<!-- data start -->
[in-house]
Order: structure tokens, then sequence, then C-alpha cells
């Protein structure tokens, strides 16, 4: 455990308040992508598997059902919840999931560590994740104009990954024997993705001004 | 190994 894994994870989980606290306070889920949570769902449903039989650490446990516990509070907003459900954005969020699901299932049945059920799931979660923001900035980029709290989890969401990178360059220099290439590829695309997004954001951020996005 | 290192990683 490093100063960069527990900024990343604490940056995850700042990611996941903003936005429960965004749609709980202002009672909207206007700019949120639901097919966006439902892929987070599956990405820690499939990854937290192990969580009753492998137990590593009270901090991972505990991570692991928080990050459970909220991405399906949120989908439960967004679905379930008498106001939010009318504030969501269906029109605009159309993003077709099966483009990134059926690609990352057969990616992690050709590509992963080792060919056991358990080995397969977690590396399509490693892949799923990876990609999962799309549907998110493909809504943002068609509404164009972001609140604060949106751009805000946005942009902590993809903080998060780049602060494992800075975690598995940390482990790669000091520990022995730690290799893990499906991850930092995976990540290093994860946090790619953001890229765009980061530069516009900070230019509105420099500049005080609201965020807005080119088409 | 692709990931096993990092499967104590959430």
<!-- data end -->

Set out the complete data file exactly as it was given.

[in-house]
Order: structure tokens, then sequence, then C-alpha cells
């Protein structure tokens, strides 16, 4: 455990308040992508598997059902919840999931560590994740104009990954024997993705001004 | 190994 894994994870989980606290306070889920949570769902449903039989650490446990516990509070907003459900954005969020699901299932049945059920799931979660923001900035980029709290989890969401990178360059220099290439590829695309997004954001951020996005 | 290192990683 490093100063960069527990900024990343604490940056995850700042990611996941903003936005429960965004749609709980202002009672909207206007700019949120639901097919966006439902892929987070599956990405820690499939990854937290192990969580009753492998137990590593009270901090991972505990991570692991928080990050459970909220991405399906949120989908439960967004679905379930008498106001939010009318504030969501269906029109605009159309993003077709099966483009990134059926690609990352057969990616992690050709590509992963080792060919056991358990080995397969977690590396399509490693892949799923990876990609999962799309549907998110493909809504943002068609509404164009972001609140604060949106751009805000946005942009902590993809903080998060780049602060494992800075975690598995940390482990790669000091520990022995730690290799893990499906991850930092995976990540290093994860946090790619953001890229765009980061530069516009900070230019509105420099500049005080609201965020807005080119088409 | 692709990931096993990092499967104590959430």